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Scrap trends sideways to down for Feb.: survey

Keywords: Tags  scrap, ferrous scrap, Sean Davidson


MONTERREY, Mexico — Early speculation about domestic ferrous scrap pricing points to a sideways-to-marginally-down market in February as participants wait for better cues on mill demand and scrap flows.

More than half of the respondents to an AMM survey of buyers, dealers and brokers said they expect a sideways-to-down-$10-per-gross-ton movement across various regions, while another 25 percent said the market could decline between $10 and $20 per ton.

Only a handful of sources said the market would show a strong sideways-to-up-$10 trend.

Sources said that price movements likely would be region-specific, with some areas such as the Ohio Valley expected to show a tad more weakness than others.

"Supply is good on prime (grades) and shred. I expect Cleveland pricing to be down $10 to $15 (per ton), with Chicago probably similar," a buyer for one steel producer said.

A buyer for a second steel producer offered an early read that fell outside of the general speculation. "Our feeling so far is down $20 (per ton) on primes and a bit more on shred," he said. "Demand for finished product is soft, and our order book was revised down twice in the past 10 days. It would be great if the (steel) price increases stick, but given that (one major steel producer) has not announced, and also, based on what we are hearing from our salespeople, customers aren’t believing it."

However, a buyer for a third producer said that current signs indicate a sideways-to-up trend in February. "Overall, supply meets demand," he said. "Primes are in oversupply to obsolete. Utilization is sideways. Short lead times are a sign of cautious demand. Nonexistent exports on the Gulf and East coasts could pressure scrap prices, but hot-rolled coil price increase announcements and lower scrap collection due to cold weather in the Midwest support prices."

"Things are looking somewhat softer, but thus far not significantly," a fourth market source said. "Demand seems mixed, with flat-rolled still good but long products less so." Two Ohio Valley mills are making smaller buys, and a third Ohio Valley mill has some increment of home and buyback coming at it that will lessen its participation, he said. "This may result in mid-Ohio being a little weaker than other nearby markets."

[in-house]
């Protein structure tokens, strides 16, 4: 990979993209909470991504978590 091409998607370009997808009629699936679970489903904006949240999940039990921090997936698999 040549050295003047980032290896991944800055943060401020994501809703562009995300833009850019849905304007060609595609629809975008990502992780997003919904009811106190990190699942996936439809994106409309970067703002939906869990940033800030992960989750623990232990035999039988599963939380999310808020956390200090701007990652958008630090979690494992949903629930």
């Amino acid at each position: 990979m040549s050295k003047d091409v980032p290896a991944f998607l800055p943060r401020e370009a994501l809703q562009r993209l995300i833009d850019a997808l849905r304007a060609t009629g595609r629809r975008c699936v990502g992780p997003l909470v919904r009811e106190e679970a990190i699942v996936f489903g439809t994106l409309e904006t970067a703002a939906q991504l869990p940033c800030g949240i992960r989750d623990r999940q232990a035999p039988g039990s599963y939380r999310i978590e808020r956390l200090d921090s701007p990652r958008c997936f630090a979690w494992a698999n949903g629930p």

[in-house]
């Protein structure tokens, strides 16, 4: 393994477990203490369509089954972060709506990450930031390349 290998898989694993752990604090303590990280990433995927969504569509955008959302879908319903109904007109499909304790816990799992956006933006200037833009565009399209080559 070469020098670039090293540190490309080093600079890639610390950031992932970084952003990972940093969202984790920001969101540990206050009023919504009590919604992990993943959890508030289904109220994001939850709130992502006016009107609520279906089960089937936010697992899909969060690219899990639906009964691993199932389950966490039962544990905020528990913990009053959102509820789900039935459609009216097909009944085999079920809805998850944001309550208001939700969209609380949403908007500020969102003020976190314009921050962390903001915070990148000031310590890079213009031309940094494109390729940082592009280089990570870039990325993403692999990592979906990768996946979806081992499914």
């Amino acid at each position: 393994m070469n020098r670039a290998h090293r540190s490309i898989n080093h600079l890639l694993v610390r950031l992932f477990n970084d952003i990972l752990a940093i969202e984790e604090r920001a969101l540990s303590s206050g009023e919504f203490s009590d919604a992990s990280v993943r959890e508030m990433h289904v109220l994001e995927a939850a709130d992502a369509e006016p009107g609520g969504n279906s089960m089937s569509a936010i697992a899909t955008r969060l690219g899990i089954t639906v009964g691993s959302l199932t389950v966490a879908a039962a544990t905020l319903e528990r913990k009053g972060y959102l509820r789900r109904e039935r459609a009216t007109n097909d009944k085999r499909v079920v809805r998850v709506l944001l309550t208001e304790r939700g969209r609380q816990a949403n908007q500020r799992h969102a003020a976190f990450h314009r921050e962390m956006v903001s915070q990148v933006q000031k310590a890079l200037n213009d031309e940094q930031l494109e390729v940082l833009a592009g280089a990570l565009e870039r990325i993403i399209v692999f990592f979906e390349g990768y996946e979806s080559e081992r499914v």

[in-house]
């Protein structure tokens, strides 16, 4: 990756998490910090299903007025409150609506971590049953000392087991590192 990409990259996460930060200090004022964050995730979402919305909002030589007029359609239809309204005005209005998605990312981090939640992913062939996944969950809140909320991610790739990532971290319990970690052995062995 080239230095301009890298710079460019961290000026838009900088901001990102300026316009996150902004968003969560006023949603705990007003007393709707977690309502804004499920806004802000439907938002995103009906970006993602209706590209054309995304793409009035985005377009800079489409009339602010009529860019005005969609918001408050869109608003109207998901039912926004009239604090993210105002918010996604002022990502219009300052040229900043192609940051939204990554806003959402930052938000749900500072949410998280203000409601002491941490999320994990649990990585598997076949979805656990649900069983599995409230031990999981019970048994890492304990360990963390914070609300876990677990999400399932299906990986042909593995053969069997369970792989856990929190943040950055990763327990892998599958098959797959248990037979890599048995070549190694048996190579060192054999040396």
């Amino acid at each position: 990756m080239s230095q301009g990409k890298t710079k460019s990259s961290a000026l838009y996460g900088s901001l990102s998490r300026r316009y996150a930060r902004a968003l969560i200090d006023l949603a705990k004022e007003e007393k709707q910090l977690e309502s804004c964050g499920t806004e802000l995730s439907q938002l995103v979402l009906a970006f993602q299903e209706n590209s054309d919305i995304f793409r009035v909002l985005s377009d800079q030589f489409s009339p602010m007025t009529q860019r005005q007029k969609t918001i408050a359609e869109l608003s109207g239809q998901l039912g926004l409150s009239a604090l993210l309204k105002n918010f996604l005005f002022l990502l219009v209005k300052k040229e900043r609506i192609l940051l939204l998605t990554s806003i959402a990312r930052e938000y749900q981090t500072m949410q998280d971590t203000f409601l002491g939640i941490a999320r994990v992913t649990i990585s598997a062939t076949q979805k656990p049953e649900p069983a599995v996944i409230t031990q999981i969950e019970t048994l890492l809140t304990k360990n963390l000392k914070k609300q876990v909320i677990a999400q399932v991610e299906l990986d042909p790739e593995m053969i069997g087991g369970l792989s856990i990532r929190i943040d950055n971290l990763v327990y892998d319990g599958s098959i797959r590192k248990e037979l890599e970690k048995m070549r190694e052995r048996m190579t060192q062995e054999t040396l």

Chilly weather slowed inbound scrap flow to yards by about 20 percent last week, the fourth market source said, but scrap is just pent-up and will break loose on the first 40-degree day.

In the Midwest, several sources reported weak scrap flows due to cold weather, which led at least one seller to speculate on a stronger February market.

"We have seen colder weather kick in that caused a drop-off in already-meager scrap receipts. Now, the sheet producers have seen a pickup in the order book and increased coil prices by $50 per net ton," he said. "With demand picking up a bit and less total scrap available, this Midwest market should be susceptible to a price increase. I would not be surprised if some scrap is already being traded in quiet deals at higher prices."

Most other Midwest sources, however, said that current talk has the market pegged at anywhere between sideways to down $20.

"Demand is mixed; some mills need scrap and others do not. SBQ (special bar quality) bar mills are down and will not need as much scrap, (and the) same is true on structural and rebar," one broker said. "Sheet mills are the only shining spot, with auto doing well."

One large player in the Chicago area said weak scrap flows in the central Midwest have accompanied slow demand from mills. "Without the pressure from the East, I think this market would be sideways," he said. "The South is tighter but will benefit from warmer weather sooner."

One consumer in the Mid-Atlantic region said the market appears to be down $10 to $15 per ton and heading lower. "Current inventory position is exactly where we planned to be in early January, based on beginning inventory, consumption and receipts," he said. "At this point, (it) appears that sufficient inventories should be available to satisfy requirements at projected downward pricing."

Some suppliers in the region said a recent decline in export prices would support that theory, but one seller offered a different view. "Supply of obsolete grades is OK, but demand from mills and exporters also remains strong," he said. "I expect the market here to be sideways at least and maybe up a little. The Ohio Valley and Midwest do not appear to be as strong, with less finished steel demand and OK scrap flows."

In Texas, one source said that he expects mill prices to be sideways to slightly up. "We have made a recent push to bring (scrap) inventory levels up and are currently paying a hefty price for peddler materials coming in," he said. "We have noticed a slight pullback in flow from our industrial customers."

Most shredders expect the market to go sideways to perhaps down $10 for those "that did not get a drop in January," a second Texas source, noting that "some sold late and had to take a cut of $10. All hope that demand picks up next week and it is up $10 to $20, but it does not look good."

In the Southwest, a market participant said there is still price competition with exports and Mexico.


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